My husband is also self employed, so we have been through some of these issues...
Gail, thanks for the great feedback. That's the kind of info I cannot find anywhere on ssa.gov, and exactly what I needed regarding business planning for this year.

Great forums! Thanks to everybody for the helpful info.
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Old 03-17-2008, 12:53 PM   #8
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Quote:
Originally Posted by ocdude View Post
Hey - I'm a first-timer here - neat forums. I'm an early retiree who will start drawing social security in March, 2009, at age 62. I work part-time, and I'm thoroughly confused by the details of the earnings penalty. I understand that $1 will be withheld for every $2 earned above the threshold. Past that, I'm having trouble finding any details. I'd appreciate feedback from anyone who understands the system.
1) What counts as "earnings"? Does it include pension? Investment earnings? Is there a particular line on my 1040 that's used to represent earnings?
2) When I start drawing in March, 2009, will an earnings penalty be applied immediately, based on 2008 earnings?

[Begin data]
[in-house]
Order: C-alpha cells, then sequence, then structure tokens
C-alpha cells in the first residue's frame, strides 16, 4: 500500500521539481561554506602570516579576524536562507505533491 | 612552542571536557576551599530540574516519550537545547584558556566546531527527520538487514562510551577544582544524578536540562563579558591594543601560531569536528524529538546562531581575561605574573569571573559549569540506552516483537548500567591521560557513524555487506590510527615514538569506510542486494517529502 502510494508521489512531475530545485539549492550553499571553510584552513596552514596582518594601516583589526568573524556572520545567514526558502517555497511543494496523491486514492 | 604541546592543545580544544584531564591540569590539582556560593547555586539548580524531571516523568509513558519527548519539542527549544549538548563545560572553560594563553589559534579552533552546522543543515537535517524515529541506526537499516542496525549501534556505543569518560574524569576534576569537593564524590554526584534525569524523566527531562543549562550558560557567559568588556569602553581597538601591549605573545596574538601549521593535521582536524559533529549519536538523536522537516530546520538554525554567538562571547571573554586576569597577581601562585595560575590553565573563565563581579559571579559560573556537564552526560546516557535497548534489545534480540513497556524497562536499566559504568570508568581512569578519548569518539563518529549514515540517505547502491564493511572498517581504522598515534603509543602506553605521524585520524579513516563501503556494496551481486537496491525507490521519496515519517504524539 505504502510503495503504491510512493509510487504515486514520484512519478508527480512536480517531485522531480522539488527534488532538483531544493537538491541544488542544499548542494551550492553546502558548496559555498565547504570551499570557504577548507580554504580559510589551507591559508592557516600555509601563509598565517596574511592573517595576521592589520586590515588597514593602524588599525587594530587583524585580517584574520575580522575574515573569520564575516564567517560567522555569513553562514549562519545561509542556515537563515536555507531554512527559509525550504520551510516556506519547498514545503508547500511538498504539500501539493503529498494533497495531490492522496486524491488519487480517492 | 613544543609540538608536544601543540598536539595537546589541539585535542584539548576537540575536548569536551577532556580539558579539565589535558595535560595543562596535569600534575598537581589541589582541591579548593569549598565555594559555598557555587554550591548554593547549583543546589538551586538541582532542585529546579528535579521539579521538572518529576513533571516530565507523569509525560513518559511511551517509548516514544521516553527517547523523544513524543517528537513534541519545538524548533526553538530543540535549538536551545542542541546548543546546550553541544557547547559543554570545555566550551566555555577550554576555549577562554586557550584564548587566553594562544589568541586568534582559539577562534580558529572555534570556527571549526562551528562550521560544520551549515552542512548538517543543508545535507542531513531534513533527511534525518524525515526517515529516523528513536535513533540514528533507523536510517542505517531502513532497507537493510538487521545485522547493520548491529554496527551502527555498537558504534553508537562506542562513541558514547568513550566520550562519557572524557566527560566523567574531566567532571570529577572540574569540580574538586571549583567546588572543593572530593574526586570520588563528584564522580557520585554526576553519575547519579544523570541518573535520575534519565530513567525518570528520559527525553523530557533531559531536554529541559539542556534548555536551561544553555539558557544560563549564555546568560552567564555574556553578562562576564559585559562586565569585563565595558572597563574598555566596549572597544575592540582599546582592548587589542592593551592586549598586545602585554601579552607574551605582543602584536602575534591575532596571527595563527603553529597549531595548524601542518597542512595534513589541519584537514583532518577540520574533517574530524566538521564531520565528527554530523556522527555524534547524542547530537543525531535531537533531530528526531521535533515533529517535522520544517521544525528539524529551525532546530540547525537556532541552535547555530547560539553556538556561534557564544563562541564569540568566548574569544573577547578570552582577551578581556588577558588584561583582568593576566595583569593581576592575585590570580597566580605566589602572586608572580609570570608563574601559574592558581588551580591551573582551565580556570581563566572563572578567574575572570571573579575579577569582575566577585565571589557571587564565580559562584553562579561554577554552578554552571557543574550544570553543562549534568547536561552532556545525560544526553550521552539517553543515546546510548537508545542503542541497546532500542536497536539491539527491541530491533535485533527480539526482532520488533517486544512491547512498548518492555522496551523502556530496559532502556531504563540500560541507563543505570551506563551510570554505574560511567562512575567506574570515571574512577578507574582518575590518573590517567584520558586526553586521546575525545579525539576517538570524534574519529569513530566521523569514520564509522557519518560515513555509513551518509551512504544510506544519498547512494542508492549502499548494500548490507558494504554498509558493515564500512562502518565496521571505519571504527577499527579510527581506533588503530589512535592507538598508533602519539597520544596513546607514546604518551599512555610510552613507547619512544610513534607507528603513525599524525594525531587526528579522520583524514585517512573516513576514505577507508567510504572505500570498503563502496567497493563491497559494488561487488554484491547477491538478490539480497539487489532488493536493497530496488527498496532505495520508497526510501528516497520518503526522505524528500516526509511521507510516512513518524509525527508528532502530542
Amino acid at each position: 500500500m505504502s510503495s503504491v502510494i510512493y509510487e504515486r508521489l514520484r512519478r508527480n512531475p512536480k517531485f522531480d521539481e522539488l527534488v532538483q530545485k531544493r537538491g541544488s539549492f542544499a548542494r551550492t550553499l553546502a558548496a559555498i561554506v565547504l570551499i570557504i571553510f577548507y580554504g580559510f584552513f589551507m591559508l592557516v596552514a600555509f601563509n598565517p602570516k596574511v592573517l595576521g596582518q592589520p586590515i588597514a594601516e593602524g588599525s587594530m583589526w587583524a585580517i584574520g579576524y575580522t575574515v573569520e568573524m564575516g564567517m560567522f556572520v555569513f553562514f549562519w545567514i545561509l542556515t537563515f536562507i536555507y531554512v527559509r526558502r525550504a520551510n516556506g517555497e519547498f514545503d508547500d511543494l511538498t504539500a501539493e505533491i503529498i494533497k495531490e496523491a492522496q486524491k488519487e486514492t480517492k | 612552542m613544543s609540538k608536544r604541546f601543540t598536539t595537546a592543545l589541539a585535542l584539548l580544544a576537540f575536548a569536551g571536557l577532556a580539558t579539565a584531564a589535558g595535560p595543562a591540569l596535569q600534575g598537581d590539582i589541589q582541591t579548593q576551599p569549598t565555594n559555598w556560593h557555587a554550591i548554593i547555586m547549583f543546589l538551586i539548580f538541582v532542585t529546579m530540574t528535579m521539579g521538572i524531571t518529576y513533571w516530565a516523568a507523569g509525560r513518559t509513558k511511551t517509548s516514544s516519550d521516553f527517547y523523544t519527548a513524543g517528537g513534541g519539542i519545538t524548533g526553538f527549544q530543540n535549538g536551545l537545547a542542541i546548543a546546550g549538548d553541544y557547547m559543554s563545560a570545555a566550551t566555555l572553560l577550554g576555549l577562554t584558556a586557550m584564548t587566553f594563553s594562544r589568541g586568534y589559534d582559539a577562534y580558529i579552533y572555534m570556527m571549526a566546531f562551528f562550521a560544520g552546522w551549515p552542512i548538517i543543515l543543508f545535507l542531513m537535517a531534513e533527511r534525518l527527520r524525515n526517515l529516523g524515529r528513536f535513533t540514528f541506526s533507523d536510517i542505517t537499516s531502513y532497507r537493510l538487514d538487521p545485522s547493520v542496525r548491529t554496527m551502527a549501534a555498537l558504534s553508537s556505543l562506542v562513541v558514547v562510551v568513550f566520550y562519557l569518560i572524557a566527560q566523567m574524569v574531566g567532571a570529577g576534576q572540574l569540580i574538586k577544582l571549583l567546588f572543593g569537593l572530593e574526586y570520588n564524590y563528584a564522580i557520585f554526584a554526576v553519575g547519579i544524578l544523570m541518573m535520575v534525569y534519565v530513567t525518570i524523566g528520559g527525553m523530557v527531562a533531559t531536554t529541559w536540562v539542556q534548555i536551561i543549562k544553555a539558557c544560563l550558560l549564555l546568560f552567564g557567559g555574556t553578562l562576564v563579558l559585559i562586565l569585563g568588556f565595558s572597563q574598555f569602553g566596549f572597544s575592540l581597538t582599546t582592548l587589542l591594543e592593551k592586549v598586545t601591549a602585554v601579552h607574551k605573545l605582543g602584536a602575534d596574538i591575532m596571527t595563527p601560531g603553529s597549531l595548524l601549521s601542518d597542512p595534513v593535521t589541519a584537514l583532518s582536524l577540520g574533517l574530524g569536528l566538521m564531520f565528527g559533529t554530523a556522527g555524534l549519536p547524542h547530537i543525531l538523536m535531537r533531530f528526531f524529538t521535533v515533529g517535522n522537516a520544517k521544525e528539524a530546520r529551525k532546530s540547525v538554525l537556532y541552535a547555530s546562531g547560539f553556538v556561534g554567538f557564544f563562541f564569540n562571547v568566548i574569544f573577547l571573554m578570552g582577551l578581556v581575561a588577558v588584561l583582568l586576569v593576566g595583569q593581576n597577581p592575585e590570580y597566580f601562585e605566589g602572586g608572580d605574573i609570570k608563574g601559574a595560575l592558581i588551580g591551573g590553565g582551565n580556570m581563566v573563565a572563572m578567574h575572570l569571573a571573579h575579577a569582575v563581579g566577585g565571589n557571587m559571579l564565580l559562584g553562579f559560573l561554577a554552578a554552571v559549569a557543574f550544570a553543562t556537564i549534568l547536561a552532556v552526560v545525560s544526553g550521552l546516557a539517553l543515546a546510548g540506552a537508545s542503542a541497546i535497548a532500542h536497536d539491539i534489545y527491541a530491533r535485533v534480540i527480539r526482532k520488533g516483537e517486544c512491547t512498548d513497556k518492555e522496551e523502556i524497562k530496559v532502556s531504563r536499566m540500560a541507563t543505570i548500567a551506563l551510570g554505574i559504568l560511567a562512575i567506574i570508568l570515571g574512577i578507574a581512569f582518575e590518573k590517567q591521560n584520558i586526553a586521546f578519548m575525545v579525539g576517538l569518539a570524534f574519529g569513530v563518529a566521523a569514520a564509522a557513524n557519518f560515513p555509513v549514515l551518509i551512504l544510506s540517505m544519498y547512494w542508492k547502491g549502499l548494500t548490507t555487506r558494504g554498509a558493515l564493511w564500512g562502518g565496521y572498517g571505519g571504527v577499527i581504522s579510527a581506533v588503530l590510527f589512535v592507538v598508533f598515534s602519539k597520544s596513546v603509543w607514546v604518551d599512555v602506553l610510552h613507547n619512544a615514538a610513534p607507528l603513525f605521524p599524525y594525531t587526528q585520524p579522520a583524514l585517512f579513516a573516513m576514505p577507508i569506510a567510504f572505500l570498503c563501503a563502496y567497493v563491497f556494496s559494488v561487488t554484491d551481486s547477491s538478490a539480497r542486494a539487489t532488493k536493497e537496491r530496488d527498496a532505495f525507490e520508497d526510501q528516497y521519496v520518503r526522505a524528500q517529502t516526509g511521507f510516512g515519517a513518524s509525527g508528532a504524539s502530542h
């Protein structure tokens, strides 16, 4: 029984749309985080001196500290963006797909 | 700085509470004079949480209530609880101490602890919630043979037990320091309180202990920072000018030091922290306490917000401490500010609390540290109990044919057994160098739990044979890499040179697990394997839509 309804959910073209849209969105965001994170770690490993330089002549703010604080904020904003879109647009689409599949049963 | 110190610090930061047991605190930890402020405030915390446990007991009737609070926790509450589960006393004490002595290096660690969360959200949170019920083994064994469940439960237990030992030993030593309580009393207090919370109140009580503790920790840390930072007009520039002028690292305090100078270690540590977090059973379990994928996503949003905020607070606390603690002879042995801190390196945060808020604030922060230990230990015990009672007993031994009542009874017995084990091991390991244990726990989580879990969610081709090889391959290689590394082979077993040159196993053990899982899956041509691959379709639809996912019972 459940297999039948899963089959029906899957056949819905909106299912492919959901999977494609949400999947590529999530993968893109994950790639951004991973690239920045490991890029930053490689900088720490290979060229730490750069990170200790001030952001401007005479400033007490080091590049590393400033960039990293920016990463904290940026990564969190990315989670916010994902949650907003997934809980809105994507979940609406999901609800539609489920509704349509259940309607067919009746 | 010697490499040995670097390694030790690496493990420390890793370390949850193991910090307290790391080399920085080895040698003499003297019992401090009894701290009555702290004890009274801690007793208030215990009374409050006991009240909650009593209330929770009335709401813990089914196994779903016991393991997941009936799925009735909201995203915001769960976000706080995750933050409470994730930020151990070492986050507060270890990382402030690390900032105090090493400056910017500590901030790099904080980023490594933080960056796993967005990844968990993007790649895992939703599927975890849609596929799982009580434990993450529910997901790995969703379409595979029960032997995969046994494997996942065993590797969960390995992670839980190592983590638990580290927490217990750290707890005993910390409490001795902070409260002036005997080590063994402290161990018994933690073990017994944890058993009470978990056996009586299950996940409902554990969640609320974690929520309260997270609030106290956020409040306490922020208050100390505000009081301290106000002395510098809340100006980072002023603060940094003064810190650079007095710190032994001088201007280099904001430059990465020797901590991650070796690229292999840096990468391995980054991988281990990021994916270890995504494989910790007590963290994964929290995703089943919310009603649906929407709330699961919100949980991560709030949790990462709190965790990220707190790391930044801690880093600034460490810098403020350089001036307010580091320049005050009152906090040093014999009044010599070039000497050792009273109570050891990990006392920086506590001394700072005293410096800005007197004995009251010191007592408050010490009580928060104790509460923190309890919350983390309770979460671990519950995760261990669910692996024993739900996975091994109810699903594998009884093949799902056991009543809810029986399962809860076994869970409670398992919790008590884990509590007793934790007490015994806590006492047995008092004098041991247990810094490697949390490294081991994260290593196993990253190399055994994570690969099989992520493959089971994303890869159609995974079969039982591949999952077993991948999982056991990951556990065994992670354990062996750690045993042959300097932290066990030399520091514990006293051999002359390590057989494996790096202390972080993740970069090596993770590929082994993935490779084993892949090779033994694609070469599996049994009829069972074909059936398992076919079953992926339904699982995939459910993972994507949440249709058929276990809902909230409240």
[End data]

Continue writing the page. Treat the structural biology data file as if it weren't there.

3) What else do I need to know about the earnings penalty?
Thanks very much for your help.
This may be a dumb question on my part but why don't you delay taking SS until your FULL Retirement age and eliminate any limits on earned income?
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Old 03-17-2008, 06:25 PM   #9
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Quote:
This may be a dumb question...
Nope, not a dumb question at all. According to the financial whizzes, you've got the right answer. In my case, I've got 2 reasons -

1) I need the money, NOW!!

2) I don't anticipate a long life span, based on both genetics and life style.

For me, it's a matter of take the money and run.....
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Old 03-18-2008, 05:06 AM   #10
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Quote:
Originally Posted by ocdude View Post
Nope, not a dumb question at all. According to the financial whizzes, you've got the right answer. In my case, I've got 2 reasons -

1) I need the money, NOW!!

2) I don't anticipate a long life span, based on both genetics and life style.

For me, it's a matter of take the money and run.....
And you have the exact reason for doing what you plan on doing. I wish you good luck on engineering the earnings to preclude the penalty AND the possible income tax impact of the payments.
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Earned Income and SSAN - Married?